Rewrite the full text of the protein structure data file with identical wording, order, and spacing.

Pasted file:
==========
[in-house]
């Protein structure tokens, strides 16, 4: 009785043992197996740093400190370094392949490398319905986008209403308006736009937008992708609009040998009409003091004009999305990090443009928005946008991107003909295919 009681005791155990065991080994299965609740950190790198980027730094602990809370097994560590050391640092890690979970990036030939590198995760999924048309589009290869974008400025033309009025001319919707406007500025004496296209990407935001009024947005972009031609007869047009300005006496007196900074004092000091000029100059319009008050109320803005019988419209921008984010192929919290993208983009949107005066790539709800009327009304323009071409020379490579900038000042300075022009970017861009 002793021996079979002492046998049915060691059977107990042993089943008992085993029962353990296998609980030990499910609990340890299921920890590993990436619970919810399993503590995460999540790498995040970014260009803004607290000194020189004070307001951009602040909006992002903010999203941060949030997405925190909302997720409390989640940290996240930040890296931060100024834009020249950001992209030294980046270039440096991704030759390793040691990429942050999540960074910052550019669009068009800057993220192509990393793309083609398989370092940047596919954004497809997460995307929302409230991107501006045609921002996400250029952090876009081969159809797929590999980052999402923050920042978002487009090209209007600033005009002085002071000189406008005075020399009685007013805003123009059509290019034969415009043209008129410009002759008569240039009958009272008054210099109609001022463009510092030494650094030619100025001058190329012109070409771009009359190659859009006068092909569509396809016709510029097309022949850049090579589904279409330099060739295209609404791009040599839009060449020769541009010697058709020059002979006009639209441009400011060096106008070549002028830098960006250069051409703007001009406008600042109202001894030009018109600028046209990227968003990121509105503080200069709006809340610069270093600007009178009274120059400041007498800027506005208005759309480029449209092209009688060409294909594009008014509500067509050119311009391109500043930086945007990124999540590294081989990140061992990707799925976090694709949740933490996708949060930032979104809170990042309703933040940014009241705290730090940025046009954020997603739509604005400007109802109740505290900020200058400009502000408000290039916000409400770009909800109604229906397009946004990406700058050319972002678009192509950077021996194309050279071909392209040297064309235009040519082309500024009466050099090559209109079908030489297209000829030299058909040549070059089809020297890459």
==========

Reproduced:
[in-house]
């Protein structure tokens, strides 16, 4: 009785043992197996740093400190370094392949490398319905986008209403308006736009937008992708609009040998009409003091004009999305990090443009928005946008991107003909295919 009681005791155990065991080994299965609740950190790198980027730094602990809370097994560590050391640092890690979970990036030939590198995760999924048309589009290869974008400025033309009025001319919707406007500025004496296209990407935001009024947005972009031609007869047009300005006496007196900074004092000091000029100059319009008050109320803005019988419209921008984010192929919290993208983009949107005066790539709800009327009304323009071409020379490579900038000042300075022009970017861009 002793021996079979002492046998049915060691059977107990042993089943008992085993029962353990296998609980030990499910609990340890299921920890590993990436619970919810399993503590995460999540790498995040970014260009803004607290000194020189004070307001951009602040909006992002903010999203941060949030997405925190909302997720409390989640940290996240930040890296931060100024834009020249950001992209030294980046270039440096991704030759390793040691990429942050999540960074910052550019669009068009800057993220192509990393793309083609398989370092940047596919954004497809997460995307929302409230991107501006045609921002996400250029952090876009081969159809797929590999980052999402923050920042978002487009090209209007600033005009002085002071000189406008005075020399009685007013805003123009059509290019034969415009043209008129410009002759008569240039009958009272008054210099109609001022463009510092030494650094030619100025001058190329012109070409771009009359190659859009006068092909569509396809016709510029097309022949850049090579589904279409330099060739295209609404791009040599839009060449020769541009010697058709020059002979006009639209441009400011060096106008070549002028830098960006250069051409703007001009406008600042109202001894030009018109600028046209990227968003990121509105503080200069709006809340610069270093600007009178009274120059400041007498800027506005208005759309480029449209092209009688060409294909594009008014509500067509050119311009391109500043930086945007990124999540590294081989990140061992990707799925976090694709949740933490996708949060930032979104809170990042309703933040940014009241705290730090940025046009954020997603739509604005400007109802109740505290900020200058400009502000408000290039916000409400770009909800109604229906397009946004990406700058050319972002678009192509950077021996194309050279071909392209040297064309235009040519082309500024009466050099090559209109079908030489297209000829030299058909040549070059089809020297890459």